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June 06, 2014 12:47 PM “Help, Do Something” Cried the Campaign to the “Independent” PAC

By Ed Kilgore

The most hilarious incident so far in the very young runoff election in Mississippi was reported yesterday by National Journal’s Shane Goldmacher:

The message from Sal Russo, the chief strategist for the Tea Party Express, was breathless. “We just got off the phone with the McDaniel campaign,” Russo wrote in an email to the group’s supporters, “and they need our help!”
The problem: The Tea Party Express is an independent group that is promising to intervene in the Mississippi Republican runoff election between Senate candidate Chris McDaniel and Sen. Thad Cochran. As such, the group is not legally allowed to coordinate strategy with McDaniel, or his campaign.
“That would seem to be pretty clear coordination,” said Sheila Krumholz, executive director of the Center for Responsive Politics, a nonpartisan group that tracks campaign spending, of the Russo email.

Both the Tea Party Express and the McDaniel campaign (in an uncoordinated response, I’m sure) argue that the phone conversation in question didn’t violate campaign laws because it didn’t involve “coordination of expenditures”—i.e., some detailed conversation about who’s doing what where and how. So the implicit claim is that the McDaniel campaign just threw up a telephonic flare and literally said “Help!” without specifying the nature of that help. Presumably, they didn’t care whether the “independent” group ran TV ads, took some pictures of Rose Cochran, or bought every Mississippi registered voter a balloon with McDaniel’s visage etched on its surface.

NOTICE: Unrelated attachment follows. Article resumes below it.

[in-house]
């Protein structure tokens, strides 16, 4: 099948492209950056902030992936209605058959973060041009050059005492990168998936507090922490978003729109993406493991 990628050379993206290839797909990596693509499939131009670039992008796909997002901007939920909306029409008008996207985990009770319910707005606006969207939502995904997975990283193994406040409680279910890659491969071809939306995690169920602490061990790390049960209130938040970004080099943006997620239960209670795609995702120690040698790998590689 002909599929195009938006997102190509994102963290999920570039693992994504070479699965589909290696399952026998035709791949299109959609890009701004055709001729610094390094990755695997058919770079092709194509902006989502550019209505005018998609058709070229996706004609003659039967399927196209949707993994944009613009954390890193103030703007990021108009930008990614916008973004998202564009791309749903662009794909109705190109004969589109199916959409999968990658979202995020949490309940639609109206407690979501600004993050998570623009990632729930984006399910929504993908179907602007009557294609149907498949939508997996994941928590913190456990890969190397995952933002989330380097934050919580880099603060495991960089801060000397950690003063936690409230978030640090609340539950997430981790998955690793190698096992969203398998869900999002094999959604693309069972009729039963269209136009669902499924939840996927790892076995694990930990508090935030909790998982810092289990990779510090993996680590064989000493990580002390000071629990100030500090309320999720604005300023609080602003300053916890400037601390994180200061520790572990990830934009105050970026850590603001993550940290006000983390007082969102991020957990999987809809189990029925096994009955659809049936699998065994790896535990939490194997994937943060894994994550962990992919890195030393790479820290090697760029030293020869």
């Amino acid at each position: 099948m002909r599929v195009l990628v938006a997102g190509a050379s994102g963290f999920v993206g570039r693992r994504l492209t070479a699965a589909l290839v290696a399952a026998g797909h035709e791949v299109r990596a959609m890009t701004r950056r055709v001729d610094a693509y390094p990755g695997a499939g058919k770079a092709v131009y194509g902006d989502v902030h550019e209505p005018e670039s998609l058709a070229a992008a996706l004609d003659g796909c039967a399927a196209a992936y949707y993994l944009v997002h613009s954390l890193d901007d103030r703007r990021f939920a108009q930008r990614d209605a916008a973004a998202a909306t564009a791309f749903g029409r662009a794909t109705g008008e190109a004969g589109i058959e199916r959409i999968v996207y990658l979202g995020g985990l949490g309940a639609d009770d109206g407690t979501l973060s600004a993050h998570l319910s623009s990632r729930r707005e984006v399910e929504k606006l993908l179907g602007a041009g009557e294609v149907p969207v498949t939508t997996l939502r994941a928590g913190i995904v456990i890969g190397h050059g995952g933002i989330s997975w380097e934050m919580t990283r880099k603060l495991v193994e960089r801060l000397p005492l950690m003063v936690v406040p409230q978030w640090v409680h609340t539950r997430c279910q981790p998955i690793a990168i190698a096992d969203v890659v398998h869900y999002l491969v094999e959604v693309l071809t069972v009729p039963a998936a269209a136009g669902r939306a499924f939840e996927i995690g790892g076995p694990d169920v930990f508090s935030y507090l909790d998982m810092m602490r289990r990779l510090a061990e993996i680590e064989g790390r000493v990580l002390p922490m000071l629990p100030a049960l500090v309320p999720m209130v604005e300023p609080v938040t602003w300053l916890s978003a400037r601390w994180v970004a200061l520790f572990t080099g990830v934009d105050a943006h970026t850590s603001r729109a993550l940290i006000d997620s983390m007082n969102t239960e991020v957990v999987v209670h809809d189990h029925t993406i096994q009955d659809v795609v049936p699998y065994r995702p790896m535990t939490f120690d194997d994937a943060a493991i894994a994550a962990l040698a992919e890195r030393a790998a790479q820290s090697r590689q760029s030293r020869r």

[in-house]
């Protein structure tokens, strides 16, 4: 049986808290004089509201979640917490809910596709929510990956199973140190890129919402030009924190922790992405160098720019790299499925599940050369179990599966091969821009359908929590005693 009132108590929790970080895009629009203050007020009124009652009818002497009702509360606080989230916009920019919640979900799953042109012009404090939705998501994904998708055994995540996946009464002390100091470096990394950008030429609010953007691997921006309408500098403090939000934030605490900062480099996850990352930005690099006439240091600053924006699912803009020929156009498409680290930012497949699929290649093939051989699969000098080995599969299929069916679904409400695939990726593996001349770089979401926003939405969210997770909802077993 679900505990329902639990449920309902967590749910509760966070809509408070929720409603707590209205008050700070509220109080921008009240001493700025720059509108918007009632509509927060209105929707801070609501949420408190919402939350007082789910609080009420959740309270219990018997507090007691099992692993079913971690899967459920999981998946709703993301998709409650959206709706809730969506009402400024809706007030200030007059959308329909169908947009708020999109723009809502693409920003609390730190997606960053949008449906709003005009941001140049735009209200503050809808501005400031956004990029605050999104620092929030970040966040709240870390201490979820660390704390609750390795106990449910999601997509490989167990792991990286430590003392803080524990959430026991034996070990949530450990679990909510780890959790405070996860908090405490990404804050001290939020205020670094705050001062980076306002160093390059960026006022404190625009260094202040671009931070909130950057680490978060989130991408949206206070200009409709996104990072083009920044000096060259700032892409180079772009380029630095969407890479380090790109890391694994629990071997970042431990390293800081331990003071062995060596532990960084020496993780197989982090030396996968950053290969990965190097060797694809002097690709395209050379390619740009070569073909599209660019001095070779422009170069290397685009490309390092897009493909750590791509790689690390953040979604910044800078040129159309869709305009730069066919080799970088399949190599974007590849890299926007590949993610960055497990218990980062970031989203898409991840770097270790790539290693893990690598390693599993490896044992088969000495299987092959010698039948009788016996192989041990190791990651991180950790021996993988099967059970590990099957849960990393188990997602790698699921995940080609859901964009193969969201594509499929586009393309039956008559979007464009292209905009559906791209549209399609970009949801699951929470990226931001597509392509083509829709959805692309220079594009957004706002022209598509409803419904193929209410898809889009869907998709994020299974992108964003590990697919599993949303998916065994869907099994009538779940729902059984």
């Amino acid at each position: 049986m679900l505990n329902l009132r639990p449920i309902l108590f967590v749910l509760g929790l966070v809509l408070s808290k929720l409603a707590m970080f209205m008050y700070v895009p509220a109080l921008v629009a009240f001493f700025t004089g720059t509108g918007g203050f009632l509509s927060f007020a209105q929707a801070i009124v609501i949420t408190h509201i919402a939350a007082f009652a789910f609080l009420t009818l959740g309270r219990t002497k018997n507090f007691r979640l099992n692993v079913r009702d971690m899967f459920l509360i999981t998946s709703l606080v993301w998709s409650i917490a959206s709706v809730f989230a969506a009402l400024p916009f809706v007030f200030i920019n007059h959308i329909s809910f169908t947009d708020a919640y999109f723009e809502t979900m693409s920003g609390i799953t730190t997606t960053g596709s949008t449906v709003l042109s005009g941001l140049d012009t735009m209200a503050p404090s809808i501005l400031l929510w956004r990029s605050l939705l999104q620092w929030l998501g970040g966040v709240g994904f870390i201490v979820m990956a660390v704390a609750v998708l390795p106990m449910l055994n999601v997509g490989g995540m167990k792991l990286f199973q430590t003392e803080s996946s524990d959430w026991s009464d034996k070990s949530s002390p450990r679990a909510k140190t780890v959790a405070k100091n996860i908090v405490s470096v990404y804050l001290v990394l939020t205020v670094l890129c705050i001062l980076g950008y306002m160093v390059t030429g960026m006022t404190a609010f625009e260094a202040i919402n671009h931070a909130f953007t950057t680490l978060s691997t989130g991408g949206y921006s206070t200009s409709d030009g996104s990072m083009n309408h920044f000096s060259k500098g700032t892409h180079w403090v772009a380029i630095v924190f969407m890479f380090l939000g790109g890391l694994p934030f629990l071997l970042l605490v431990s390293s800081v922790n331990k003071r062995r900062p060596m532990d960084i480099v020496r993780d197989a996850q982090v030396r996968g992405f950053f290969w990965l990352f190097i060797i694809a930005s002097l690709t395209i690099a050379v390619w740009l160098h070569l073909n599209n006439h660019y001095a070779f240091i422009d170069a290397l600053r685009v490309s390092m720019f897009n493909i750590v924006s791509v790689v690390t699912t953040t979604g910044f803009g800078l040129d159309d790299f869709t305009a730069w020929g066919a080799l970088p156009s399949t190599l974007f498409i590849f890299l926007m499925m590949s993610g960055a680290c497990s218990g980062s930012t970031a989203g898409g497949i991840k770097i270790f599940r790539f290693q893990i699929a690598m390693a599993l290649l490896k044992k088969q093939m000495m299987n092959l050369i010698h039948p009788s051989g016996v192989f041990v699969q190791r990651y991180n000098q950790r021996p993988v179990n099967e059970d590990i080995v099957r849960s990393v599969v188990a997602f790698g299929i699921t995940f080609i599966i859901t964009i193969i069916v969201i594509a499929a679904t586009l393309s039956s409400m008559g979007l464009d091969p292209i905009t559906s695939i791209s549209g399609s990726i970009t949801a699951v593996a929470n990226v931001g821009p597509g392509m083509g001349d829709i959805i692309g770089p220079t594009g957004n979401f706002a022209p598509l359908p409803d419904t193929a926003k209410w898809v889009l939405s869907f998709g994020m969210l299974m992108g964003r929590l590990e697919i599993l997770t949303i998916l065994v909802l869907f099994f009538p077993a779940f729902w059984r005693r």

Yeah, that’s credible.

Actually, even this defense might not hold water legally. According to an recent and extensive review of the “coordination” ban by Columbia Law School professor Richard Briffault, the term means “transmission of information between the candidate and the group with respect to the campaign’s strategies, messages, or needs [emphasis added]”. The obvious way for both parties to steer clear of this line is to stay off the phone with each other, and a cautious lawyer would probably advise them not to advertise their communications.

Ed Kilgore is a contributing writer to the Washington Monthly. He is managing editor for The Democratic Strategist and a senior fellow at the Progressive Policy Institute. Find him on Twitter: @ed_kilgore.

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